A slick way to leave money to your family and friends…
I kind of lied to you. I know our relationship is built on trust, but when I told you your options for leaving your assets to others after you passed away were just to do nothing, write a will, or create a trust, I didn’t tell you the whole truth. As my cheating girlfriend used to say, “It’s not a lie. It’s just an act of omission.”
So, what is the mysterious fourth option you have when you want to leave your stuff to others after you die?
This option is mind numbingly easy. For your bank accounts and investment accounts, when you open the account, you can tell them where you want the account to go when you die. It can be an awkward conversation. “Welcome to our bank and thank you for opening an account with us. We hope we can serve you for many years to come, but if you croak tomorrow, what should we do with your money?”
Here’s how it works.
Let’s say you have an IRA. You can name whoever you want to get the IRA if you die. You can even name two or three or however many people you want. You can say, “I want 60% to go to my mother, 20% to go to my brother, and 20% to go to the Humane Society.” Bam! Done.
These people you list are called beneficiaries. When you open a new account, you might be asked, “Who do you want as primary and contingent beneficiaries?” Let’s unpack this so it makes sense.
The primary beneficiaries are the people you want the account to go to first – that’s why they are called primary.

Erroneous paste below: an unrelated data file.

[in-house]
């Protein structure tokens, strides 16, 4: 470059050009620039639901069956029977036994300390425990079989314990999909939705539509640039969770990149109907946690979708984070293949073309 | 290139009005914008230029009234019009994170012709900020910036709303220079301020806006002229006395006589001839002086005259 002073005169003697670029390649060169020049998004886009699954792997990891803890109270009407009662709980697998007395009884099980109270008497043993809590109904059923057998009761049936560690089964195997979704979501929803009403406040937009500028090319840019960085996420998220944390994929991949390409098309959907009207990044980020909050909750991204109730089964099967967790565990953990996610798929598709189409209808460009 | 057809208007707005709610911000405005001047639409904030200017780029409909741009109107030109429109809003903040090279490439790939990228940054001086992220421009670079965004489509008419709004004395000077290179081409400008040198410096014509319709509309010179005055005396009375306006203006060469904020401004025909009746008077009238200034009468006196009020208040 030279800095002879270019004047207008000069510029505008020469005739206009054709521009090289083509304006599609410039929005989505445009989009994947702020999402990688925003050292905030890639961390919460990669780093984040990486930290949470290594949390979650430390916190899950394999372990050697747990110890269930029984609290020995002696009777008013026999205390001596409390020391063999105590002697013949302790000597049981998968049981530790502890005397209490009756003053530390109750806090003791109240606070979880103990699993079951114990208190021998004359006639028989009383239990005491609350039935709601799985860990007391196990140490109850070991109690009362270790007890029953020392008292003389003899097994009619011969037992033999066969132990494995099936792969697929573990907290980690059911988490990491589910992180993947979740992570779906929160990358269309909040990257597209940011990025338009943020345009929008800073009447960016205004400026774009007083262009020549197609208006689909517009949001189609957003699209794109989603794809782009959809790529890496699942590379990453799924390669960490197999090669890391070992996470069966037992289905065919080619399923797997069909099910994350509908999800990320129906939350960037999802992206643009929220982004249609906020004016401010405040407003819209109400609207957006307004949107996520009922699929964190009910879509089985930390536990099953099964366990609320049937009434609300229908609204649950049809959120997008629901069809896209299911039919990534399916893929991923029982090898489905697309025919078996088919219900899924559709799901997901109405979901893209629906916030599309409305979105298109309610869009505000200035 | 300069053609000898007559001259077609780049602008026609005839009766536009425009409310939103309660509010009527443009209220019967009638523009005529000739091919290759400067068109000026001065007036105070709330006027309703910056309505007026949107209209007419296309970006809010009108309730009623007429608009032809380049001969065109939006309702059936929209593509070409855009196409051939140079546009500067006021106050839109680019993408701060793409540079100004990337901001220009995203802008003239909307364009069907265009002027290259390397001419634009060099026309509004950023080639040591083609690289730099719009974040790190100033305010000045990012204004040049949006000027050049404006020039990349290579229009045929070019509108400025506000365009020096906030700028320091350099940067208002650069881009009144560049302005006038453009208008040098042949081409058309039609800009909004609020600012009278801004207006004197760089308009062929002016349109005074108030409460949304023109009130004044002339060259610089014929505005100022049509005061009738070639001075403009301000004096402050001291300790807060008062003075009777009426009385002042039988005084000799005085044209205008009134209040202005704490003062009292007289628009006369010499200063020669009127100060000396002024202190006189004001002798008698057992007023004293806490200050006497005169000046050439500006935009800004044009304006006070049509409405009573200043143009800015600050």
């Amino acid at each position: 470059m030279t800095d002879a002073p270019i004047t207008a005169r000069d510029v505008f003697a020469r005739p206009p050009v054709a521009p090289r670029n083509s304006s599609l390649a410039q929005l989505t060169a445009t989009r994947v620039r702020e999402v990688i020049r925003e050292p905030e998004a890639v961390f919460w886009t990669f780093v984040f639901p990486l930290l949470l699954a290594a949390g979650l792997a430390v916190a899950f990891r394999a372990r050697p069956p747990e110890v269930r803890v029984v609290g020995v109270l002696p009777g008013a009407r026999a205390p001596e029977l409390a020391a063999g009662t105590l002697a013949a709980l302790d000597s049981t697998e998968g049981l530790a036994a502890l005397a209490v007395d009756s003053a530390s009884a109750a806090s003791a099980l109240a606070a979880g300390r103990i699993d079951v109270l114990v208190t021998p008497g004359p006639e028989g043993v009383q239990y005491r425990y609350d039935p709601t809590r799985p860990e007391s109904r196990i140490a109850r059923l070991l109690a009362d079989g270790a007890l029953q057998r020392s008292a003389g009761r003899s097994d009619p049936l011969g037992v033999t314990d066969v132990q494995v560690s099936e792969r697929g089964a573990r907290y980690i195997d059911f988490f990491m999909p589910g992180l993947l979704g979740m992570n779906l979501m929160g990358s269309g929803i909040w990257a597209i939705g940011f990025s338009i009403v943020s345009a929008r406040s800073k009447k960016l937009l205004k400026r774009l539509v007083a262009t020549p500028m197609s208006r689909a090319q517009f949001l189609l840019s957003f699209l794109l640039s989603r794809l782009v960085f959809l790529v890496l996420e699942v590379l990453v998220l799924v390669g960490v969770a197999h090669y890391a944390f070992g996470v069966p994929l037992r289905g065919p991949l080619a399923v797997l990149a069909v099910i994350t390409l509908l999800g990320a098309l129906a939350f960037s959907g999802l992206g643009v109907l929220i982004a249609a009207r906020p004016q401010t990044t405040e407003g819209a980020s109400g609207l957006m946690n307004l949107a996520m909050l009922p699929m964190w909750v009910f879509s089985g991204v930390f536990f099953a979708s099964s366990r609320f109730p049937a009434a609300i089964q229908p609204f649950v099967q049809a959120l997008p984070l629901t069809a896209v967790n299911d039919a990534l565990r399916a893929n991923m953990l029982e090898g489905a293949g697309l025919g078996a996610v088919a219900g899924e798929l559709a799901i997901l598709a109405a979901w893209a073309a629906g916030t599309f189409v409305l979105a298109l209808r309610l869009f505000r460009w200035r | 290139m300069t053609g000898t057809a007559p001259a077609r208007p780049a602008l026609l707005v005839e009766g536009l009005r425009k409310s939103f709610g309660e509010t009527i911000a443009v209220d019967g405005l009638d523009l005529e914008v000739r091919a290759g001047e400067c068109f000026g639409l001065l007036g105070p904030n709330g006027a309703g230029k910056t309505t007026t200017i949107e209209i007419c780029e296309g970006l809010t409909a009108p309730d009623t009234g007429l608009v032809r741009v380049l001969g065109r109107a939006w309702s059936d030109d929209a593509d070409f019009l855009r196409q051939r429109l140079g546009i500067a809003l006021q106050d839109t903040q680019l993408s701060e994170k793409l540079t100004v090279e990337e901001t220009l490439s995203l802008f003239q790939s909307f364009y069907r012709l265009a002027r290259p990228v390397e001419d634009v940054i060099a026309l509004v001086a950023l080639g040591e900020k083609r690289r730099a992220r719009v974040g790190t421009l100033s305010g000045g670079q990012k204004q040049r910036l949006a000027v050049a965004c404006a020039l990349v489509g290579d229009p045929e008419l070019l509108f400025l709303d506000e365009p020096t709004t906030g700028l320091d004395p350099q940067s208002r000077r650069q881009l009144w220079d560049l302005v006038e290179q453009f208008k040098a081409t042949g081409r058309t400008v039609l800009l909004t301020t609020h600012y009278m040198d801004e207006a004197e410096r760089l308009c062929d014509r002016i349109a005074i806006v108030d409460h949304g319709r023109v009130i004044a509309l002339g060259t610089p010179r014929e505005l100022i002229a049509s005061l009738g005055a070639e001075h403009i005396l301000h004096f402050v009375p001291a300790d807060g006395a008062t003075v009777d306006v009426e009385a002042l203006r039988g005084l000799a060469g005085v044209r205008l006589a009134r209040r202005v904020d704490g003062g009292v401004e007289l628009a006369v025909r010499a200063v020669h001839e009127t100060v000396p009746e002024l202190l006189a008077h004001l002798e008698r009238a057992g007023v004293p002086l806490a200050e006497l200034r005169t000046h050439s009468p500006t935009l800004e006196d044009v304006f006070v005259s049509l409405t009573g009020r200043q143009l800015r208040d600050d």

But what if you list your best friend as your primary beneficiary, and you both die in a freak and tragic Russian roulette game? Get it? Freak and tragic like it was unexpected to die while playing Russian roulette? You see, it’s not freak and tragic. It’s entirely expected.
Both you and your friend have died together. Now who gets your account? That’s where the contingent beneficiary comes in. So you’d have your friend listed as primary and maybe your sister as contingent. You really want your best friend to get it if you die, but if he’s dead, too, then your sister can have it.
Does this make sense?
There’s one limitation to naming beneficiaries, though. Sadly, this won’t work with your ‘67 Mustang or your house. It only works with bank accounts and investment accounts.
And here’s some good news. Most people will have a will, maybe a trust as well, and will also name beneficiaries on their accounts. It’s not about doing just one of these – you can and should use them all together.
The proceeding blog post is an excerpt from Get Money Smart: Simple Lessons to Kickstart Your Financial Confidence & Grow Your Wealth, available now on Amazon.
About the Independent Financial Advisor
Robert Pagliarini, PhD, CFP®, EA has helped clients across the United States manage, grow, and preserve their wealth for the past 25 years. His goal is to provide comprehensive financial, investment, and tax advice in a way that was honest and ethical. In addition, he is a CFP® Board Ambassador, one of only 50 in the country, and a real fiduciary. In his spare time, he writes personal finance books, finance articles for Forbes and develops email and video financial courses to help educate others. With decades of experience as a financial advisor, the media often calls on him for his expertise. Contact Robert today to learn more about his financial planning services.